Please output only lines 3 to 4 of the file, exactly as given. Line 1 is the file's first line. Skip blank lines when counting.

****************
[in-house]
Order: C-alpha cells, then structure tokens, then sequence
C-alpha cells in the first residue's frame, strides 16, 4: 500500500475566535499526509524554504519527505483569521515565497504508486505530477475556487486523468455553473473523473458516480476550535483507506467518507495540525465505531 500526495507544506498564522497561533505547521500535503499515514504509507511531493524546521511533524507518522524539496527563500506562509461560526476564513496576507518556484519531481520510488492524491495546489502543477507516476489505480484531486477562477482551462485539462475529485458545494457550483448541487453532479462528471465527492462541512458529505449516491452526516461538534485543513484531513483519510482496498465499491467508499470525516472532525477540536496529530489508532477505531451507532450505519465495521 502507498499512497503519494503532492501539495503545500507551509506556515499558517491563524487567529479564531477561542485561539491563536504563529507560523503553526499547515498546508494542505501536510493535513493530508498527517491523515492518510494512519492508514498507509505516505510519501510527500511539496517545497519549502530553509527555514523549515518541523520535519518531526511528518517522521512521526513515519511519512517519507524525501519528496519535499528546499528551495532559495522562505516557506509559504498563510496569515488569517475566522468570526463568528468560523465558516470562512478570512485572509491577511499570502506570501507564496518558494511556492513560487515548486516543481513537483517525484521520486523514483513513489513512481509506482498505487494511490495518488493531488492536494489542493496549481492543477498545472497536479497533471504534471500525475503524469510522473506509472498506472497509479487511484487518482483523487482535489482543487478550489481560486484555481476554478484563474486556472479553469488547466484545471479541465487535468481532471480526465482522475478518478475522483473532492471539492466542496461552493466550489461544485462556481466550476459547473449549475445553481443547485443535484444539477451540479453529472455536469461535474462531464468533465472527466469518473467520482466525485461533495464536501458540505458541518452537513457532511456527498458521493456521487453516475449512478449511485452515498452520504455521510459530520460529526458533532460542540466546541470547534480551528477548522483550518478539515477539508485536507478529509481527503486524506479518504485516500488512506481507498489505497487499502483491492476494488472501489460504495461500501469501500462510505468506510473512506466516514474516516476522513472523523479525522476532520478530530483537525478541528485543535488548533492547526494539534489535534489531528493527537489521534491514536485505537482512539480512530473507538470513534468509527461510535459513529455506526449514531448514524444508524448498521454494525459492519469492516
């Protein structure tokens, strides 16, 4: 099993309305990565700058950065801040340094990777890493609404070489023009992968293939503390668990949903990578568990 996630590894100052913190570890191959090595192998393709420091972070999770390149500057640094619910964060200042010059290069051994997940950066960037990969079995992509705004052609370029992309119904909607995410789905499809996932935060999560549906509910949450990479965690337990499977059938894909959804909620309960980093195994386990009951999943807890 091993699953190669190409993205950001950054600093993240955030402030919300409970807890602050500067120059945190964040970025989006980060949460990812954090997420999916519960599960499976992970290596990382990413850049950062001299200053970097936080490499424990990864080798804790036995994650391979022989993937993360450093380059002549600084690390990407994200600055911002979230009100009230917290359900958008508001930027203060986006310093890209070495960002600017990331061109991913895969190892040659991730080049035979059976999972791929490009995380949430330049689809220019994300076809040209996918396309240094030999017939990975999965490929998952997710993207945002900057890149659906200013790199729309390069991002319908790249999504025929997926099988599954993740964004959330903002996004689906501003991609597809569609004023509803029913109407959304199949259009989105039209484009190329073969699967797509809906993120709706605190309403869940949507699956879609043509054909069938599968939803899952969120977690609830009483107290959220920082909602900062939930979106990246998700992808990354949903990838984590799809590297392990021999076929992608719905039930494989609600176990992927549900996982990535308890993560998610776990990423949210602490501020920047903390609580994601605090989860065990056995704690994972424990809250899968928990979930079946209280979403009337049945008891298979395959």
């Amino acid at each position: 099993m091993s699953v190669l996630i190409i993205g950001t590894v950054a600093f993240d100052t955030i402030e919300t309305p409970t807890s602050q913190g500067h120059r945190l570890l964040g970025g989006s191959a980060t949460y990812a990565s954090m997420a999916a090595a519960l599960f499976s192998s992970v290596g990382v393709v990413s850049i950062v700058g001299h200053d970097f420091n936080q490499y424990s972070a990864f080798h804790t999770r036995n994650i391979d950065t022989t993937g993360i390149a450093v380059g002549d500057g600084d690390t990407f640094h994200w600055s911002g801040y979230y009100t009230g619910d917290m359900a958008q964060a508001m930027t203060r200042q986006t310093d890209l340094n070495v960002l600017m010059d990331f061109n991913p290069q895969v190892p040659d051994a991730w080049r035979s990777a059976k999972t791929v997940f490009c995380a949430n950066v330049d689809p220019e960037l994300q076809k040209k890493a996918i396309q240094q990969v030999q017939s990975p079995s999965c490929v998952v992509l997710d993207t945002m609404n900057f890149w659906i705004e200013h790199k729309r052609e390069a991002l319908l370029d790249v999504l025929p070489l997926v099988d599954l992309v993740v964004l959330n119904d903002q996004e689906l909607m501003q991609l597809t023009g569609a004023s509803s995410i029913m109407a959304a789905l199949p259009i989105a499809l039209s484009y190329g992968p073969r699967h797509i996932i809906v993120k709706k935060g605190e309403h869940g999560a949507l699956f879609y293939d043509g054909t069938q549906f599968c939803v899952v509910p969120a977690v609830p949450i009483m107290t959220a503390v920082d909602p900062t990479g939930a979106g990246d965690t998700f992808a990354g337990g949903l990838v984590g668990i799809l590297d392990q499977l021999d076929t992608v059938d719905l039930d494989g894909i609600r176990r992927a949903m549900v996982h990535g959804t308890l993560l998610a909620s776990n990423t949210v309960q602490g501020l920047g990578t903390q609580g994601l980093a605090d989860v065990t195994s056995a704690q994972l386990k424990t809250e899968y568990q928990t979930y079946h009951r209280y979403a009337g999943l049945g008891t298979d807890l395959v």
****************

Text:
C-alpha cells in the first residue's frame, strides 16, 4: 500500500475566535499526509524554504519527505483569521515565497504508486505530477475556487486523468455553473473523473458516480476550535483507506467518507495540525465505531 500526495507544506498564522497561533505547521500535503499515514504509507511531493524546521511533524507518522524539496527563500506562509461560526476564513496576507518556484519531481520510488492524491495546489502543477507516476489505480484531486477562477482551462485539462475529485458545494457550483448541487453532479462528471465527492462541512458529505449516491452526516461538534485543513484531513483519510482496498465499491467508499470525516472532525477540536496529530489508532477505531451507532450505519465495521 502507498499512497503519494503532492501539495503545500507551509506556515499558517491563524487567529479564531477561542485561539491563536504563529507560523503553526499547515498546508494542505501536510493535513493530508498527517491523515492518510494512519492508514498507509505516505510519501510527500511539496517545497519549502530553509527555514523549515518541523520535519518531526511528518517522521512521526513515519511519512517519507524525501519528496519535499528546499528551495532559495522562505516557506509559504498563510496569515488569517475566522468570526463568528468560523465558516470562512478570512485572509491577511499570502506570501507564496518558494511556492513560487515548486516543481513537483517525484521520486523514483513513489513512481509506482498505487494511490495518488493531488492536494489542493496549481492543477498545472497536479497533471504534471500525475503524469510522473506509472498506472497509479487511484487518482483523487482535489482543487478550489481560486484555481476554478484563474486556472479553469488547466484545471479541465487535468481532471480526465482522475478518478475522483473532492471539492466542496461552493466550489461544485462556481466550476459547473449549475445553481443547485443535484444539477451540479453529472455536469461535474462531464468533465472527466469518473467520482466525485461533495464536501458540505458541518452537513457532511456527498458521493456521487453516475449512478449511485452515498452520504455521510459530520460529526458533532460542540466546541470547534480551528477548522483550518478539515477539508485536507478529509481527503486524506479518504485516500488512506481507498489505497487499502483491492476494488472501489460504495461500501469501500462510505468506510473512506466516514474516516476522513472523523479525522476532520478530530483537525478541528485543535488548533492547526494539534489535534489531528493527537489521534491514536485505537482512539480512530473507538470513534468509527461510535459513529455506526449514531448514524444508524448498521454494525459492519469492516
């Protein structure tokens, strides 16, 4: 099993309305990565700058950065801040340094990777890493609404070489023009992968293939503390668990949903990578568990 996630590894100052913190570890191959090595192998393709420091972070999770390149500057640094619910964060200042010059290069051994997940950066960037990969079995992509705004052609370029992309119904909607995410789905499809996932935060999560549906509910949450990479965690337990499977059938894909959804909620309960980093195994386990009951999943807890 091993699953190669190409993205950001950054600093993240955030402030919300409970807890602050500067120059945190964040970025989006980060949460990812954090997420999916519960599960499976992970290596990382990413850049950062001299200053970097936080490499424990990864080798804790036995994650391979022989993937993360450093380059002549600084690390990407994200600055911002979230009100009230917290359900958008508001930027203060986006310093890209070495960002600017990331061109991913895969190892040659991730080049035979059976999972791929490009995380949430330049689809220019994300076809040209996918396309240094030999017939990975999965490929998952997710993207945002900057890149659906200013790199729309390069991002319908790249999504025929997926099988599954993740964004959330903002996004689906501003991609597809569609004023509803029913109407959304199949259009989105039209484009190329073969699967797509809906993120709706605190309403869940949507699956879609043509054909069938599968939803899952969120977690609830009483107290959220920082909602900062939930979106990246998700992808990354949903990838984590799809590297392990021999076929992608719905039930494989609600176990992927549900996982990535308890993560998610776990990423949210602490501020920047903390609580994601605090989860065990056995704690994972424990809250899968928990979930079946209280979403009337049945008891298979395959």